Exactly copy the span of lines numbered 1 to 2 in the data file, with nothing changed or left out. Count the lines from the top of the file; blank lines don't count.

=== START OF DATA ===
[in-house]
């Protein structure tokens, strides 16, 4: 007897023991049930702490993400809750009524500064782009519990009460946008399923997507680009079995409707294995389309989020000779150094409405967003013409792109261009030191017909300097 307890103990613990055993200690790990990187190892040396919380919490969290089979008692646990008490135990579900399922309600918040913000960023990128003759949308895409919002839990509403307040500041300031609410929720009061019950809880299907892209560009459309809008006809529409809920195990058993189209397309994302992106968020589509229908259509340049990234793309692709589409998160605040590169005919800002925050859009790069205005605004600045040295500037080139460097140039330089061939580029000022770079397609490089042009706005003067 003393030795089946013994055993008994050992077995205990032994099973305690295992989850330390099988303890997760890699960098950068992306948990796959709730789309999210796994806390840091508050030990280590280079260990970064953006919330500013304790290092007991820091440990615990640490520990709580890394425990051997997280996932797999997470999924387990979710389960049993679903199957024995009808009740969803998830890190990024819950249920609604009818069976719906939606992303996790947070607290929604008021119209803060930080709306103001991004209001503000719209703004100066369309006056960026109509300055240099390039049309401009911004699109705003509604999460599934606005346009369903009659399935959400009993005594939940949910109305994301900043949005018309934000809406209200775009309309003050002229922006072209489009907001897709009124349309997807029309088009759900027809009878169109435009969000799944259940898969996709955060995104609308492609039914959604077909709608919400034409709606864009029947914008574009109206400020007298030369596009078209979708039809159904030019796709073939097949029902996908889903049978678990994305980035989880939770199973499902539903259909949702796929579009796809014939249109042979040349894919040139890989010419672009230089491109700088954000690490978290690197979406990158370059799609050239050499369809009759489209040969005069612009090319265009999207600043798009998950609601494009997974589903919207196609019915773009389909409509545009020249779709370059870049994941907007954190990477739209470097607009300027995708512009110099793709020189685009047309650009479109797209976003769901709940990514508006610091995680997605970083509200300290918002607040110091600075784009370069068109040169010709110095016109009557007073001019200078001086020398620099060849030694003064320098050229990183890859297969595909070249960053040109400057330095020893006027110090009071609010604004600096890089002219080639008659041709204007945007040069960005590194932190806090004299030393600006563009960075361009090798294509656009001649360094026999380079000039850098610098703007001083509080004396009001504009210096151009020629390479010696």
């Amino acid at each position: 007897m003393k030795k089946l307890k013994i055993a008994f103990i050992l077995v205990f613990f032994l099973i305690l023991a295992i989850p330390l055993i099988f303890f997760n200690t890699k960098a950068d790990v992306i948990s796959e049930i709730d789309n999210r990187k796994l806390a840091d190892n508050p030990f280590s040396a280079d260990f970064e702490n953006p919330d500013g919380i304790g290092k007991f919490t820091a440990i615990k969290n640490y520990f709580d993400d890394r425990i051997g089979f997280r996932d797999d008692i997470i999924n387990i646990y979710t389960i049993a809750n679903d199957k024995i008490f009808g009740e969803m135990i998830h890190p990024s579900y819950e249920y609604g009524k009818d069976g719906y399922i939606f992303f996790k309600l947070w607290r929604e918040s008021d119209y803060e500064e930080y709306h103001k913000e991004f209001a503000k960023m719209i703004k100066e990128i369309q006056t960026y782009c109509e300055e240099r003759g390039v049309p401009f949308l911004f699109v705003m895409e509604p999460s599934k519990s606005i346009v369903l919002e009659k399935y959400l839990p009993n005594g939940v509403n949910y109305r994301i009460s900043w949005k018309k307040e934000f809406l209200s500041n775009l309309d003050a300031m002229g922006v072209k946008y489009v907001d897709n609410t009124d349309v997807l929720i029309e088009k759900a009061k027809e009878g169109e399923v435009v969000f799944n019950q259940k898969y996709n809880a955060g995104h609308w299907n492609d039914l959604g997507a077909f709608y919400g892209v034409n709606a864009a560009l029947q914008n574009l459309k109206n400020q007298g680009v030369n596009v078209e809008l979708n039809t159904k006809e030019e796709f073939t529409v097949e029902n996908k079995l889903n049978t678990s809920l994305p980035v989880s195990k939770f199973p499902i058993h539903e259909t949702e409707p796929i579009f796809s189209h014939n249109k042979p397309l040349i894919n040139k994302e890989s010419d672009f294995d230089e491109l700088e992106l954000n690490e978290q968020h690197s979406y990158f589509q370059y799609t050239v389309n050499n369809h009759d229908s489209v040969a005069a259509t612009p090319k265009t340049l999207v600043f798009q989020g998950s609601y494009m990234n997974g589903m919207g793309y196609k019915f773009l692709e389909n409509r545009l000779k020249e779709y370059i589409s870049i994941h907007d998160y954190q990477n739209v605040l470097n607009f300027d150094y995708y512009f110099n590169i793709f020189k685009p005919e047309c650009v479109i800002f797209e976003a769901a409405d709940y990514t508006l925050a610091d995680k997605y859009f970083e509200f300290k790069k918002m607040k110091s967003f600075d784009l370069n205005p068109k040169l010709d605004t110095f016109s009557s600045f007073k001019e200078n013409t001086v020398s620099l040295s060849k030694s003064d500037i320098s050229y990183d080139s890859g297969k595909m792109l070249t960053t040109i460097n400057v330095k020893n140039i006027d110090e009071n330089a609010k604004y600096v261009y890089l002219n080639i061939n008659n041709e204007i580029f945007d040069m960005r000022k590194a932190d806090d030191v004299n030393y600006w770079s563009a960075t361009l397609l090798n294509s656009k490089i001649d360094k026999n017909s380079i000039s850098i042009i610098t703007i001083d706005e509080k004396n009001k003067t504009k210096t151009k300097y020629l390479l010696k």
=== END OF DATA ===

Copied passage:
[in-house]
């Protein structure tokens, strides 16, 4: 007897023991049930702490993400809750009524500064782009519990009460946008399923997507680009079995409707294995389309989020000779150094409405967003013409792109261009030191017909300097 307890103990613990055993200690790990990187190892040396919380919490969290089979008692646990008490135990579900399922309600918040913000960023990128003759949308895409919002839990509403307040500041300031609410929720009061019950809880299907892209560009459309809008006809529409809920195990058993189209397309994302992106968020589509229908259509340049990234793309692709589409998160605040590169005919800002925050859009790069205005605004600045040295500037080139460097140039330089061939580029000022770079397609490089042009706005003067 003393030795089946013994055993008994050992077995205990032994099973305690295992989850330390099988303890997760890699960098950068992306948990796959709730789309999210796994806390840091508050030990280590280079260990970064953006919330500013304790290092007991820091440990615990640490520990709580890394425990051997997280996932797999997470999924387990979710389960049993679903199957024995009808009740969803998830890190990024819950249920609604009818069976719906939606992303996790947070607290929604008021119209803060930080709306103001991004209001503000719209703004100066369309006056960026109509300055240099390039049309401009911004699109705003509604999460599934606005346009369903009659399935959400009993005594939940949910109305994301900043949005018309934000809406209200775009309309003050002229922006072209489009907001897709009124349309997807029309088009759900027809009878169109435009969000799944259940898969996709955060995104609308492609039914959604077909709608919400034409709606864009029947914008574009109206400020007298030369596009078209979708039809159904030019796709073939097949029902996908889903049978678990994305980035989880939770199973499902539903259909949702796929579009796809014939249109042979040349894919040139890989010419672009230089491109700088954000690490978290690197979406990158370059799609050239050499369809009759489209040969005069612009090319265009999207600043798009998950609601494009997974589903919207196609019915773009389909409509545009020249779709370059870049994941907007954190990477739209470097607009300027995708512009110099793709020189685009047309650009479109797209976003769901709940990514508006610091995680997605970083509200300290918002607040110091600075784009370069068109040169010709110095016109009557007073001019200078001086020398620099060849030694003064320098050229990183890859297969595909070249960053040109400057330095020893006027110090009071609010604004600096890089002219080639008659041709204007945007040069960005590194932190806090004299030393600006563009960075361009090798294509656009001649360094026999380079000039850098610098703007001083509080004396009001504009210096151009020629390479010696």